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Earth’s first mammals lived much longer than their modern counterparts

Using X-ray technology, paleontologists studied the fossilized teeth of some of Earth’s earliest mammals, Morganucodon and Kuehneotherium, shrew-sized insectivores that walked the earth alongside the first dinosaurs during the Jurassic marine transgression, in what now is Glamorgan in South Wales.

Experts from the UK’s University of Bristol and the Finnish University of Helsinki have studied growth rings in the dental orbits of mammals, finding that the animals lived up to 14 years – surprising given that modern animals of similar size, such as mice and shrews have a lifespan of between one and two years in the wild.

The tiny mammals had fallen into caves and holes in the rock, where their skeletons and teeth had fossilized and remained well preserved.

“We digitally reconstructed the roots of the teeth in 3-D and these showed that Morganucodon lived up to 1

4 and Kuehneotherium up to nine. I was amazed because the lifespan was much longer than what we had predicted for tiny. mammals of the same size, ”Dr Elis Newham, a research associate at the University of Bristol, said in a statement.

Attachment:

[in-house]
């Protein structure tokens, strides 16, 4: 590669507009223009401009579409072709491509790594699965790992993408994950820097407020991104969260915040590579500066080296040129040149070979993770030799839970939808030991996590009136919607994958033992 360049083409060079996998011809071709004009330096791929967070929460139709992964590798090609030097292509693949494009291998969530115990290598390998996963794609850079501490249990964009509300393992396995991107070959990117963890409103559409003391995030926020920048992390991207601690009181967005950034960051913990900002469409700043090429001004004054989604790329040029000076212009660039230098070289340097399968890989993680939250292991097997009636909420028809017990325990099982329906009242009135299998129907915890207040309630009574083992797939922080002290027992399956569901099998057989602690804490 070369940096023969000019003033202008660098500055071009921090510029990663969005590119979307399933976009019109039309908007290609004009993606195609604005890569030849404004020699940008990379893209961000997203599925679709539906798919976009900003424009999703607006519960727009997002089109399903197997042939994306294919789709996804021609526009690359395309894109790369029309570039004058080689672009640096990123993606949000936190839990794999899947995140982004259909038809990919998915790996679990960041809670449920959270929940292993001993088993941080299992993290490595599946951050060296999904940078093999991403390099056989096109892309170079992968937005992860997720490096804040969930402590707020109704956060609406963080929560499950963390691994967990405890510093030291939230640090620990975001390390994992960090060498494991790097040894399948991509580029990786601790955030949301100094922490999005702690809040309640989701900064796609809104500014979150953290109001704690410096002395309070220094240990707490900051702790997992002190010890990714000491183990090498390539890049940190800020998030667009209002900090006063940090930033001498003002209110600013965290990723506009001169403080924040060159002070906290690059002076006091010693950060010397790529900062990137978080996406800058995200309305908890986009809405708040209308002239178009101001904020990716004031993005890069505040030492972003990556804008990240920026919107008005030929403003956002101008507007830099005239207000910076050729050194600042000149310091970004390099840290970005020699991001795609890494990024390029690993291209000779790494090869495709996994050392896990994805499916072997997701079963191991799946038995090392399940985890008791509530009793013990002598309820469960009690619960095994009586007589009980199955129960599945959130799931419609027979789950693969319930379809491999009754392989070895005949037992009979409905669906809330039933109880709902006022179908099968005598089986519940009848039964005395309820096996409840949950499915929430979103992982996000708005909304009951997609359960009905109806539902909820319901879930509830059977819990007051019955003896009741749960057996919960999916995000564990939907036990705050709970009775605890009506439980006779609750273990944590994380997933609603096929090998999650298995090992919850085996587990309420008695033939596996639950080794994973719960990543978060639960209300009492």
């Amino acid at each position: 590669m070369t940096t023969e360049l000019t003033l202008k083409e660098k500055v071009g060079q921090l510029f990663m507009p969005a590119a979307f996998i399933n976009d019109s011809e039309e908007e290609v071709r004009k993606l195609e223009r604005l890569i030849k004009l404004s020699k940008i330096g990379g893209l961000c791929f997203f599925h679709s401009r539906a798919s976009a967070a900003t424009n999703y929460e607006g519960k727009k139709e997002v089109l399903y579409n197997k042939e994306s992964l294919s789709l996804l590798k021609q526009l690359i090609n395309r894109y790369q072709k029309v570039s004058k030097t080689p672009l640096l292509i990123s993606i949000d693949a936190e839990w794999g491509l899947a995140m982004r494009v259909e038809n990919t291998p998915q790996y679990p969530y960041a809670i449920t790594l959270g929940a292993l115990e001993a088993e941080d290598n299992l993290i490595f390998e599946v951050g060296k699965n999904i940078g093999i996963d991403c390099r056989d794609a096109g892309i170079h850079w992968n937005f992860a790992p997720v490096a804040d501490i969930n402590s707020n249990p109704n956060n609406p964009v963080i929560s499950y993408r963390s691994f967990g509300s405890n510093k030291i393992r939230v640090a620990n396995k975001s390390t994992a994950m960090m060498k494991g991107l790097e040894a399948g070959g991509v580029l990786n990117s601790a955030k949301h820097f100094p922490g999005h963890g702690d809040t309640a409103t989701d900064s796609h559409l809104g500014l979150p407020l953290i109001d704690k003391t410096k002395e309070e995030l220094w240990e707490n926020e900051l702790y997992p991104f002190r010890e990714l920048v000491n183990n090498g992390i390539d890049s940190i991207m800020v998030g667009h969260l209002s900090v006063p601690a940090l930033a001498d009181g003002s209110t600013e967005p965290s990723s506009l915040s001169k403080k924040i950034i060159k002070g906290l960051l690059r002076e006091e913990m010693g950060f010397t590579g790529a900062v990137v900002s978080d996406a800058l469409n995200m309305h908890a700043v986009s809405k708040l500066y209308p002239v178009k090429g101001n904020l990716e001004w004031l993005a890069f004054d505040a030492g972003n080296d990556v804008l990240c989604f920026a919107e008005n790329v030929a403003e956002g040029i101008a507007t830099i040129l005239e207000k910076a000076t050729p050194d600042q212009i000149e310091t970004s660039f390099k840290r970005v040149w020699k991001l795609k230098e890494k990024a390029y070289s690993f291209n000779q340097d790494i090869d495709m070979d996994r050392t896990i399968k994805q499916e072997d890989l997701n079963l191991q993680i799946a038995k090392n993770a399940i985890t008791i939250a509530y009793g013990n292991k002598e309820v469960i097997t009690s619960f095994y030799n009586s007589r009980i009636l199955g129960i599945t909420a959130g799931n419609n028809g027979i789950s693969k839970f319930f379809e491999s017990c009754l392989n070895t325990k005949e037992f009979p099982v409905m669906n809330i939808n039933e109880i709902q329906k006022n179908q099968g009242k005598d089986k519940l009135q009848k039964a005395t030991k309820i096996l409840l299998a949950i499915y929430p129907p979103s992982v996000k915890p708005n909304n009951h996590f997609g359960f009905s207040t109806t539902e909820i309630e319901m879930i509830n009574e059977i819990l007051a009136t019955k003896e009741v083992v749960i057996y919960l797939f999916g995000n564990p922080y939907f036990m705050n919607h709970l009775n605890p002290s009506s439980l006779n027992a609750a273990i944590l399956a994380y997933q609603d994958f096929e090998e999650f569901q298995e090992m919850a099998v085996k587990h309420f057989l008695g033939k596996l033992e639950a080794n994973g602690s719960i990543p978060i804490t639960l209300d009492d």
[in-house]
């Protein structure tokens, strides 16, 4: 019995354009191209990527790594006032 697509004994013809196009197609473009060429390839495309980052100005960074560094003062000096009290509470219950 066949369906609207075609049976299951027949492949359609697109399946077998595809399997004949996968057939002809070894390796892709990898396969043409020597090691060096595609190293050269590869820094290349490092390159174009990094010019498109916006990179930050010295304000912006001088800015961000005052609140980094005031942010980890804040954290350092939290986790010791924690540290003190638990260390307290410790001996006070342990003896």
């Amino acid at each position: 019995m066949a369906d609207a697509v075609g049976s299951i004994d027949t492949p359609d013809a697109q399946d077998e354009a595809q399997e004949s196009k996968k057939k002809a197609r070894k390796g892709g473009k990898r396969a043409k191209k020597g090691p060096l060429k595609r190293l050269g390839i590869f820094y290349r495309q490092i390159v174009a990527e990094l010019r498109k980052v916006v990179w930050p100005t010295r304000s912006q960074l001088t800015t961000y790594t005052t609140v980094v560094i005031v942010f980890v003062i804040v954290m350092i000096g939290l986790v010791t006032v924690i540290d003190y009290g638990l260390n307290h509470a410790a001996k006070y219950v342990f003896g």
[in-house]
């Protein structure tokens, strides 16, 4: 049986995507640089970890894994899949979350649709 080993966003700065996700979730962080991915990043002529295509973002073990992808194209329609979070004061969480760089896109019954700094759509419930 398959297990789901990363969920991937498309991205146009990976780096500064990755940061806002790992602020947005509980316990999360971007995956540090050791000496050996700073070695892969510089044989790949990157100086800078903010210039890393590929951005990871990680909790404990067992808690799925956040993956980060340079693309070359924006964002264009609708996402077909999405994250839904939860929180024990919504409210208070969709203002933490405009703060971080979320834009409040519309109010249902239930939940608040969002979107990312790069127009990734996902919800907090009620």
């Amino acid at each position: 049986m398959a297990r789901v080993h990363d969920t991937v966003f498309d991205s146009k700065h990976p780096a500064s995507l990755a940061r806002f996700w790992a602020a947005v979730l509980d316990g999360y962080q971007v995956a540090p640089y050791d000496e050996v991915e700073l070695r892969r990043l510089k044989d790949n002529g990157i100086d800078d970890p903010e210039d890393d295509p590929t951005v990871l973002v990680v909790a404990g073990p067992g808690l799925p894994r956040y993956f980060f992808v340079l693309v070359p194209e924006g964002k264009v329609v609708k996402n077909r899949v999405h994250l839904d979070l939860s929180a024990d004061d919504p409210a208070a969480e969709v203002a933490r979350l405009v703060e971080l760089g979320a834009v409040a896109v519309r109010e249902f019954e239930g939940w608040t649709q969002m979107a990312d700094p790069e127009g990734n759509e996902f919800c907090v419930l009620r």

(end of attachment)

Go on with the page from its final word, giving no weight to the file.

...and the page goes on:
“They were otherwise quite mammal-like in their skeletons, skulls and teeth. They had specialized chewing teeth, relatively large brains, and probably had hair, but their long lifespan shows that they lived life at a more reptilian pace than that of the mammals, “Newham said.

“There is good evidence that mammalian ancestors began to become increasingly warm-blooded by the late Permian, more than 270 million years ago, but, even 70 million years later, our ancestors still functioned more as modern reptiles than as mammals, “he added.

Measurement of blood vessels in this reconstructed fossilized femur belonging to a Morganucodon allowed scientists to estimate how much blood the bone could supply during exercise.

Newham said it was earlier he thought that key characteristics of mammals, including their warm blood, had all evolved simultaneously.

“On the contrary, our results clearly show that although they had larger brains and more advanced behavior, they did not live fast and died young, but led slower and longer lives, similar to that of small reptiles, such as lizards. “.

However, while mammals had a reptilian pace of life, experts found evidence of prolonged exercise in the bone tissue – which contained blood vessels and fat – of the early mammals.

“We found that in Morganucodon’s thigh bones, blood vessels had somewhat higher flow rates than in lizards of the same size, but much lower than in modern mammals. This suggests that these early mammals were active longer than the small reptiles but may not live the energetic lifestyles of living mammals, “Newham added.

The research was published Monday in the journal Nature.

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